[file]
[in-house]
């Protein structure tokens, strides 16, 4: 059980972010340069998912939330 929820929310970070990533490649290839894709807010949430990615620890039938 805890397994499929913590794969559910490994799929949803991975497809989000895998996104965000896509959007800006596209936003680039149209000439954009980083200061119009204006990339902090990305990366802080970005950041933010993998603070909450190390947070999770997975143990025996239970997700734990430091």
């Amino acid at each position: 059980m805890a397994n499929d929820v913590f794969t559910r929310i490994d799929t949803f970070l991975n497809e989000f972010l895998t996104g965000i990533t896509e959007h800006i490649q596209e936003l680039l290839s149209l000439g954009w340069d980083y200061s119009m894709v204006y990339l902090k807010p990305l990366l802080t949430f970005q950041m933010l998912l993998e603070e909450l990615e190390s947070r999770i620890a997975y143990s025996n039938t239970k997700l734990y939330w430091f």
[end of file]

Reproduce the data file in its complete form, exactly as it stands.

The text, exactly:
[in-house]
């Protein structure tokens, strides 16, 4: 059980972010340069998912939330 929820929310970070990533490649290839894709807010949430990615620890039938 805890397994499929913590794969559910490994799929949803991975497809989000895998996104965000896509959007800006596209936003680039149209000439954009980083200061119009204006990339902090990305990366802080970005950041933010993998603070909450190390947070999770997975143990025996239970997700734990430091």
């Amino acid at each position: 059980m805890a397994n499929d929820v913590f794969t559910r929310i490994d799929t949803f970070l991975n497809e989000f972010l895998t996104g965000i990533t896509e959007h800006i490649q596209e936003l680039l290839s149209l000439g954009w340069d980083y200061s119009m894709v204006y990339l902090k807010p990305l990366l802080t949430f970005q950041m933010l998912l993998e603070e909450l990615e190390s947070r999770i620890a997975y143990s025996n039938t239970k997700l734990y939330w430091f």